The First Baptist Church, seen from the corner of Spring and Sherman Streets in Newport, around 1906. Image courtesy of the Providence Public Library.
The scene in 2017:
Settled in the 1630s as a haven for religious minorities, Rhode Island is home to some of the oldest Baptist congregations in the United States, including Roger Williams’s First Baptist Church in America, which was founded around 1638 in Providence. Around the same time, Baptist minister John Clarke started holding services in Portsmouth, on the northern end of Aquidneck Island, but he subsequently moved to Newport, on the southern end of the island, where he lived for the rest of his life. Here, he founded what would become the First Baptist Church of Newport, and he became an important figure in colonial Rhode Island, including obtaining the Rhode Island Royal Charter from Charles II in 1663.
Also known as the Second Baptist Church in America, this congregation would occupy several different meetinghouses over the next few centuries, first on Tanner Street and then, starting in 1737, at this lot on Spring Street, near the corner of Sherman Street. The 1737 church stood here until 1846, when the current Greek Revival-style church building was constructed, but the old church was moved to Sherman Street and stood there until it was demolished in 1929. In the meantime, in 1885 the church built a Queen Anne-style parsonage, which is seen here on the left side of this scene.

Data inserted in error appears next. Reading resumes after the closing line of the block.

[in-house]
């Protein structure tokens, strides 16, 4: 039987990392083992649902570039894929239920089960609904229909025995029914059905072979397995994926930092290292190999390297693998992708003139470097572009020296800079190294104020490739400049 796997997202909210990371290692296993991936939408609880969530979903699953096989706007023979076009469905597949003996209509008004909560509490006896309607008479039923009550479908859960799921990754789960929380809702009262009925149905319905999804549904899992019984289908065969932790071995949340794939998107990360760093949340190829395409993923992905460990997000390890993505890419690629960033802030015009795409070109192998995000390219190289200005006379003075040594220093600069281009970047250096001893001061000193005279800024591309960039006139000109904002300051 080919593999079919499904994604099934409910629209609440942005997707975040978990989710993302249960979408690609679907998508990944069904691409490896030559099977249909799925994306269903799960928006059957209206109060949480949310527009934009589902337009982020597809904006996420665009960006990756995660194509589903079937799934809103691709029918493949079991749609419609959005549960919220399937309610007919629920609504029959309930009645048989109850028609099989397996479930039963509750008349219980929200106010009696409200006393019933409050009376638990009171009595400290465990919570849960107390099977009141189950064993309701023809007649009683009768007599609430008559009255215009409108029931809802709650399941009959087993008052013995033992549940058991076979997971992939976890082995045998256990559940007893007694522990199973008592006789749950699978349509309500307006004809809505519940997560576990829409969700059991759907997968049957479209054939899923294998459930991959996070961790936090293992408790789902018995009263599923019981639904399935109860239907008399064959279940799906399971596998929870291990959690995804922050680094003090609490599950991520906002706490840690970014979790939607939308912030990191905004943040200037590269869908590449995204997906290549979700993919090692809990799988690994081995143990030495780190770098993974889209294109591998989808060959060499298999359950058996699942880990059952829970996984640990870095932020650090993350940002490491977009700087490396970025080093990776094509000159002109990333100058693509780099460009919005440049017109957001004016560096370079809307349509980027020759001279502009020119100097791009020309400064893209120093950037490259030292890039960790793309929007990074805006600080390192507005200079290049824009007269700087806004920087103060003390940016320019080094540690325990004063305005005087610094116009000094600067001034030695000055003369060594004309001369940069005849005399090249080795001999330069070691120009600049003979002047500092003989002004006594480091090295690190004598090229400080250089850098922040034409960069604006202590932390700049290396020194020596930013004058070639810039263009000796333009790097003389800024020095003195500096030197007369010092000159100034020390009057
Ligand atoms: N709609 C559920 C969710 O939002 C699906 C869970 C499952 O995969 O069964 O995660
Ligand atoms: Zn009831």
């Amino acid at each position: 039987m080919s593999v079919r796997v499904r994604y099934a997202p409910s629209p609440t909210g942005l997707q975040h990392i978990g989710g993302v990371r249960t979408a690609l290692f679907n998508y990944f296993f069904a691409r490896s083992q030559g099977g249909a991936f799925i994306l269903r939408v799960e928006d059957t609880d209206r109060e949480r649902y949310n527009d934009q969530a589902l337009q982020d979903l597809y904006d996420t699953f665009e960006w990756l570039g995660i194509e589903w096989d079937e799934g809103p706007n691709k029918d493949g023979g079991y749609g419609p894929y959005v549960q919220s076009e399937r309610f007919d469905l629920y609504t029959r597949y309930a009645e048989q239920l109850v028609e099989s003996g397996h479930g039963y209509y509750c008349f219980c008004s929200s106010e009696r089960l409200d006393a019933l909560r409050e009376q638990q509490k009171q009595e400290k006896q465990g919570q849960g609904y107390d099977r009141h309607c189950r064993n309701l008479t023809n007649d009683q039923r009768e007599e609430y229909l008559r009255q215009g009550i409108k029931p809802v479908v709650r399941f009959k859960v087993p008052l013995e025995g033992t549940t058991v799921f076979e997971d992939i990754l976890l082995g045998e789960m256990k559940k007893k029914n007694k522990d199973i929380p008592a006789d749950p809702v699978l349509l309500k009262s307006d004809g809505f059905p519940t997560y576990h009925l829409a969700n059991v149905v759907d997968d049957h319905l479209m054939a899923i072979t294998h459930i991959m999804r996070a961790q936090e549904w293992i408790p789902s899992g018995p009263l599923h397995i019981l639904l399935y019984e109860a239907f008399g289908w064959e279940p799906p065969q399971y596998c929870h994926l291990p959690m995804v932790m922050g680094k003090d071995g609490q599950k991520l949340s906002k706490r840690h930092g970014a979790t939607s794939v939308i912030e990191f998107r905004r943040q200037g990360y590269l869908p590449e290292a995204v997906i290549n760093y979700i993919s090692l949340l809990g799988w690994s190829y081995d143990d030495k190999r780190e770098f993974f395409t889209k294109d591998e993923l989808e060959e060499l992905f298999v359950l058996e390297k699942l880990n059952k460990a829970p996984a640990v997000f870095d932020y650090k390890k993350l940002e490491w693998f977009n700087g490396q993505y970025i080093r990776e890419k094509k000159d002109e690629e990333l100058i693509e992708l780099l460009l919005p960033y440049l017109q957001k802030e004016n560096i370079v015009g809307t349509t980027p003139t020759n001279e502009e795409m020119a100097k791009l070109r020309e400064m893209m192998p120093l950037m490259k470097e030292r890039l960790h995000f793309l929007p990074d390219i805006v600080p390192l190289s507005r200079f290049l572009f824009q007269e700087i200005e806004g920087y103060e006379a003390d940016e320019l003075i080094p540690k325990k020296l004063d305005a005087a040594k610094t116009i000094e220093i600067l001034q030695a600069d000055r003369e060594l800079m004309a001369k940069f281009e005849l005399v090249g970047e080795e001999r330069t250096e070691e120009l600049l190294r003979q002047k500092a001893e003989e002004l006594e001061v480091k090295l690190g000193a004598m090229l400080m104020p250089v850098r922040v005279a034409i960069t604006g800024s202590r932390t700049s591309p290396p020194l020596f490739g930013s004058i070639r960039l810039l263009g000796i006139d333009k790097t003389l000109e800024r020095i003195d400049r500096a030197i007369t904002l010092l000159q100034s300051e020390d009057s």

The 1846 church building remained mostly unchanged until 1938, when Rhode Island was hit by a Category 3 hurricane. Newport avoided a direct hit, but the storm still caused considerable damage, including destroying the original steeple of the First Baptist Church. A few years later, in 1946, the church merged with the Second Baptist Church, which had been formed as an offshoot of the First Baptist in 1656. The combined congregation, named United Baptist Church, sold the Second Baptist building and used the proceeds to restore this church, which was rededicated in 1950.
The restoration included a new steeple, which is of the same design as the original but smaller, which gives the building a somewhat disproportional appearance today. Otherwise, very little has changed in this scene, although it is hard to tell in the 2017 photo because of the large tree – perhaps the same one from the first photo – that mostly obscures the view of the church. Both the church and the parsonage are now contributing buildings in the Newport Historic District, which was designated as a National Historic Landmark in 1968.